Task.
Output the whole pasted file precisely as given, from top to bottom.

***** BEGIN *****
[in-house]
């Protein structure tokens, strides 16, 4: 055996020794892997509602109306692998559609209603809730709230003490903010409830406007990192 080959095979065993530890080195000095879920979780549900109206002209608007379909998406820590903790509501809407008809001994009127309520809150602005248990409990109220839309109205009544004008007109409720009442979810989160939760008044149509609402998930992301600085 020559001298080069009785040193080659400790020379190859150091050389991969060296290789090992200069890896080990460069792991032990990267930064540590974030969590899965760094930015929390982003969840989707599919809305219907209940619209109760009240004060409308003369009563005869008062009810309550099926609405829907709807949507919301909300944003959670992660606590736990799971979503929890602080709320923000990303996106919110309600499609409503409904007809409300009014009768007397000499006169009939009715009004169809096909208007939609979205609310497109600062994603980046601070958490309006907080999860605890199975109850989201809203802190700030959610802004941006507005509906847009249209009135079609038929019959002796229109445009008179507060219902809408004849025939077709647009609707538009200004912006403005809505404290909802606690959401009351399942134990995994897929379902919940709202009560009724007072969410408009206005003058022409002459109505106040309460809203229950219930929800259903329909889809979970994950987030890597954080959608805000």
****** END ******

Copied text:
[in-house]
């Protein structure tokens, strides 16, 4: 055996020794892997509602109306692998559609209603809730709230003490903010409830406007990192 080959095979065993530890080195000095879920979780549900109206002209608007379909998406820590903790509501809407008809001994009127309520809150602005248990409990109220839309109205009544004008007109409720009442979810989160939760008044149509609402998930992301600085 020559001298080069009785040193080659400790020379190859150091050389991969060296290789090992200069890896080990460069792991032990990267930064540590974030969590899965760094930015929390982003969840989707599919809305219907209940619209109760009240004060409308003369009563005869008062009810309550099926609405829907709807949507919301909300944003959670992660606590736990799971979503929890602080709320923000990303996106919110309600499609409503409904007809409300009014009768007397000499006169009939009715009004169809096909208007939609979205609310497109600062994603980046601070958490309006907080999860605890199975109850989201809203802190700030959610802004941006507005509906847009249209009135079609038929019959002796229109445009008179507060219902809408004849025939077709647009609707538009200004912006403005809505404290909802606690959401009351399942134990995994897929379902919940709202009560009724007072969410408009206005003058022409002459109505106040309460809203229950219930929800259903329909889809979970994950987030890597954080959608805000």